Now a team of engineers has developed a three-dimensional hydrogel that more closely mimics conditions in the brain. In a paper in the journal Biomaterials, the researchers describe the new material and their approach, which allows them to selectively tune up or down the malignancy of the cancer cells they study.
Hyaluronic acid (HA) is a key component of the extracellular matrix that provides structural and chemical support to cells throughout the body. HA contributes to cell proliferation and cell migration, and local changes in HA levels have been implicated in tumor growth.
In the new study, Pedron observed how glioma cells behaved in two different hydrogels – one based on methacrylated gelatin (GelMA) and the other using a more conventional polyethylene glycol (PEG) biomaterial. These two materials vary in one important trait: GelMA is a naturally derived material that contains adhesive sites that allow cells to latch onto it; synthetic PEG does not.
“The purpose of having these two systems was to isolate the effect of HA on glioma cells,” Pedron said. If changing HA levels produced different effects in different gels, that would indicate that the gels were contributing to those effects, she said.
Instead, Harley and Pedron found that additions of HA to glioma cells had “very similar” effects in both materials. Adding too little or too much HA led to reduced malignancy, while incorporating just enough HA led to significantly enhanced malignancy. This held true for multiple types of glioblastoma multiforme cells. This suggests that “it’s the HA itself that is likely the cause for this malignant change,” Harley said.
“If you have a material that allows you to selectively tune up or down malignancy, that will allow you to ask lots of questions about treatment methods for more malignant or less malignant forms of glioma. It also will allow scientists to try to get a response that’s closer to what you see in the body,” he said.
“If you talk to pathologists, they’ll say a biomaterial will never allow you to grow a full brain tumor, which is probably true,” Harley said. “But it’s realistic to think that a well-designed biomaterial will allow you to study aspects of glioma growth and treatment in a way that’s much richer than simply looking in a petri dish and much more accessible than trying to study tumor development within the brain itself.”The U. of I. department of chemical and biomolecular engineering, the Institute for Genomic Biology and the Campus Research Board supported this research.
The paper, “Regulation of Glioma Cell Phenotype in 3D Matrices by Hyaluronic Acid,” is available online.
Diana Yates | University of Illinois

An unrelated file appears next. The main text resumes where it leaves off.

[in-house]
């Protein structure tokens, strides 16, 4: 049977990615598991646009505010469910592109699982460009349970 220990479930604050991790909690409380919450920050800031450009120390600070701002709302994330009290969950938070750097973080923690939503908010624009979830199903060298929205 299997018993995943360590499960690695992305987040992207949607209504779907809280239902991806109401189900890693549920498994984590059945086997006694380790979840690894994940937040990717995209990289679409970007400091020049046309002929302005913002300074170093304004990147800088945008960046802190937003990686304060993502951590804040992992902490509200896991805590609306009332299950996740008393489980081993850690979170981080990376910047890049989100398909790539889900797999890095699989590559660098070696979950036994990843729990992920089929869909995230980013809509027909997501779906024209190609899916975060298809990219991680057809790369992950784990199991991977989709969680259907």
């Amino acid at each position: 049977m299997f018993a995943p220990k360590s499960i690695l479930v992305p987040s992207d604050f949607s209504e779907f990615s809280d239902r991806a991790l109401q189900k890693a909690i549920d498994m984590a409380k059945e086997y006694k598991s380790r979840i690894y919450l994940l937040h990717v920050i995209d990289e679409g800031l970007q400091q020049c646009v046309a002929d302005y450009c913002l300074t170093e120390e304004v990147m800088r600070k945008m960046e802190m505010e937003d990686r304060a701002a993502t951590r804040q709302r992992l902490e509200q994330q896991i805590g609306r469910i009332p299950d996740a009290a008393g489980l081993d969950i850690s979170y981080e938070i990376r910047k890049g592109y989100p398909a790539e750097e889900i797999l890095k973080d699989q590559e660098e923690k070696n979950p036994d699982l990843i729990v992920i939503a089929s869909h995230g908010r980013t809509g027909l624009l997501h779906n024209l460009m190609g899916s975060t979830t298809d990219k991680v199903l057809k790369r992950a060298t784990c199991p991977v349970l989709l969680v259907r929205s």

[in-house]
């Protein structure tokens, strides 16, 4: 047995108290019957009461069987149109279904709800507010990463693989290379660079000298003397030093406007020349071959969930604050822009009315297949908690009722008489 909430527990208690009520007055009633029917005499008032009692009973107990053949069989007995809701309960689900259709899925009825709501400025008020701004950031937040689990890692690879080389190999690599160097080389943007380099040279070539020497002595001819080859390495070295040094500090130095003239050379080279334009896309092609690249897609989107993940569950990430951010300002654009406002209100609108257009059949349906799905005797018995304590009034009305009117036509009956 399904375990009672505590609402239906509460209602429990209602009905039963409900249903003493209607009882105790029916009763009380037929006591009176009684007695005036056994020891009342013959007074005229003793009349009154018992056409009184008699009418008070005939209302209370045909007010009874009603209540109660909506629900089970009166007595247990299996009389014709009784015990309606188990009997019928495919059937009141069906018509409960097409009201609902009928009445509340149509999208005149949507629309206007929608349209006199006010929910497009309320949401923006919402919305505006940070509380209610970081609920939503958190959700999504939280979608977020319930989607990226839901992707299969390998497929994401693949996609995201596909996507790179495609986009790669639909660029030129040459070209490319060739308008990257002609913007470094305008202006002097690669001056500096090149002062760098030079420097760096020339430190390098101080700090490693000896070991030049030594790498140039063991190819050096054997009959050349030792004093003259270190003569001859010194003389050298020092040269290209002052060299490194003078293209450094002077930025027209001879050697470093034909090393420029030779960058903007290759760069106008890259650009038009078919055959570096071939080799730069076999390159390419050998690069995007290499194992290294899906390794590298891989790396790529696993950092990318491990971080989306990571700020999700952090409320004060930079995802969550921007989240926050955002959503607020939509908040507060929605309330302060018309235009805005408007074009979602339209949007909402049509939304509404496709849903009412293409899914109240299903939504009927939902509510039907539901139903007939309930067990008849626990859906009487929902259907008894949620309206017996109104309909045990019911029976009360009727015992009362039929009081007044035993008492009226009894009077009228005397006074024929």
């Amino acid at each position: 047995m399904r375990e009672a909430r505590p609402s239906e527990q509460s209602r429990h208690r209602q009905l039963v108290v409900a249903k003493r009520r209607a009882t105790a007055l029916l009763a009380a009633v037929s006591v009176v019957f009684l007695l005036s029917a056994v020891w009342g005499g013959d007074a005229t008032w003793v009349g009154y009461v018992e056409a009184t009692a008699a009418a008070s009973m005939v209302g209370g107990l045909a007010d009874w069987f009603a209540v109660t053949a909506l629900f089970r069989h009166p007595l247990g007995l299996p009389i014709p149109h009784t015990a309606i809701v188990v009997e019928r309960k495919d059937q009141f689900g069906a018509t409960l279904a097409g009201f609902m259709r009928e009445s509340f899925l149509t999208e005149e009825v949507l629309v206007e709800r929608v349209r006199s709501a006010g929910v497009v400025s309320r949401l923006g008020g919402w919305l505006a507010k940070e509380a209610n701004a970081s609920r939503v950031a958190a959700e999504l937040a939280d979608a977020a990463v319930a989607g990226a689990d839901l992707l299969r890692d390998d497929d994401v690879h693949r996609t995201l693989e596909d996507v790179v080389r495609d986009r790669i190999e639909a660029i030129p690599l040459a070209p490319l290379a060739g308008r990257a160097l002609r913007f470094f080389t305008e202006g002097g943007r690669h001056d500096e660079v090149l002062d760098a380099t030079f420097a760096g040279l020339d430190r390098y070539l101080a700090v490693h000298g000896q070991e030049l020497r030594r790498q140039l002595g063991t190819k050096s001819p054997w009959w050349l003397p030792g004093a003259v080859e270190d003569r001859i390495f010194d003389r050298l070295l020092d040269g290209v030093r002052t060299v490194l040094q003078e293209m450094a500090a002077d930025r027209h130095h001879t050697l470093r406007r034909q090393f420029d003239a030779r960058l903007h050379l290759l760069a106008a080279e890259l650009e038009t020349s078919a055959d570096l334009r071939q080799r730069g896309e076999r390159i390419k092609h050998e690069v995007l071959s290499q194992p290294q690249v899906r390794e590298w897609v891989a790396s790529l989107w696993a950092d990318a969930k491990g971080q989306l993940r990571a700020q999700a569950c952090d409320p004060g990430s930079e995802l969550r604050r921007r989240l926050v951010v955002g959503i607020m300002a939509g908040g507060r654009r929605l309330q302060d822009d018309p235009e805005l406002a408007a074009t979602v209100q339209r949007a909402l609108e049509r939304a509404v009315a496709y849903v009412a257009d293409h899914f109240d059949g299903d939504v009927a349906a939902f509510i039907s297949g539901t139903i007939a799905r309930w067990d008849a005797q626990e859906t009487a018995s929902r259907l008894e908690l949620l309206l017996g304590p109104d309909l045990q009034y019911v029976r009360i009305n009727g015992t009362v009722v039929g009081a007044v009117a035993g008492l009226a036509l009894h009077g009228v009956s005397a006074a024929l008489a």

23.03.2017 | Technische Universität München
How prenatal maternal infections may affect genetic factors in Autism spectrum disorder
22.03.2017 | University of California - San Diego
Astronomers from Bonn and Tautenburg in Thuringia (Germany) used the 100-m radio telescope at Effelsberg to observe several galaxy clusters. At the edges of these large accumulations of dark matter, stellar systems (galaxies), hot gas, and charged particles, they found magnetic fields that are exceptionally ordered over distances of many million light years. This makes them the most extended magnetic fields in the universe known so far.
The results will be published on March 22 in the journal „Astronomy & Astrophysics“.
Galaxy clusters are the largest gravitationally bound structures in the universe. With a typical extent of about 10 million light years, i.e. 100 times the...
Researchers at the Goethe University Frankfurt, together with partners from the University of Tübingen in Germany and Queen Mary University as well as Francis Crick Institute from London (UK) have developed a novel technology to decipher the secret ubiquitin code.
Ubiquitin is a small protein that can be linked to other cellular proteins, thereby controlling and modulating their functions. The attachment occurs in many...
In the eternal search for next generation high-efficiency solar cells and LEDs, scientists at Los Alamos National Laboratory and their partners are creating...
Silicon nanosheets are thin, two-dimensional layers with exceptional optoelectronic properties very similar to those of graphene. Albeit, the nanosheets are less stable. Now researchers at the Technical University of Munich (TUM) have, for the first time ever, produced a composite material combining silicon nanosheets and a polymer that is both UV-resistant and easy to process. This brings the scientists a significant step closer to industrial applications like flexible displays and photosensors.
Silicon nanosheets are thin, two-dimensional layers with exceptional optoelectronic properties very similar to those of graphene. Albeit, the nanosheets are...
Enzymes behave differently in a test tube compared with the molecular scrum of a living cell. Chemists from the University of Basel have now been able to simulate these confined natural conditions in artificial vesicles for the first time. As reported in the academic journal Small, the results are offering better insight into the development of nanoreactors and artificial organelles.
Enzymes behave differently in a test tube compared with the molecular scrum of a living cell. Chemists from the University of Basel have now been able to...
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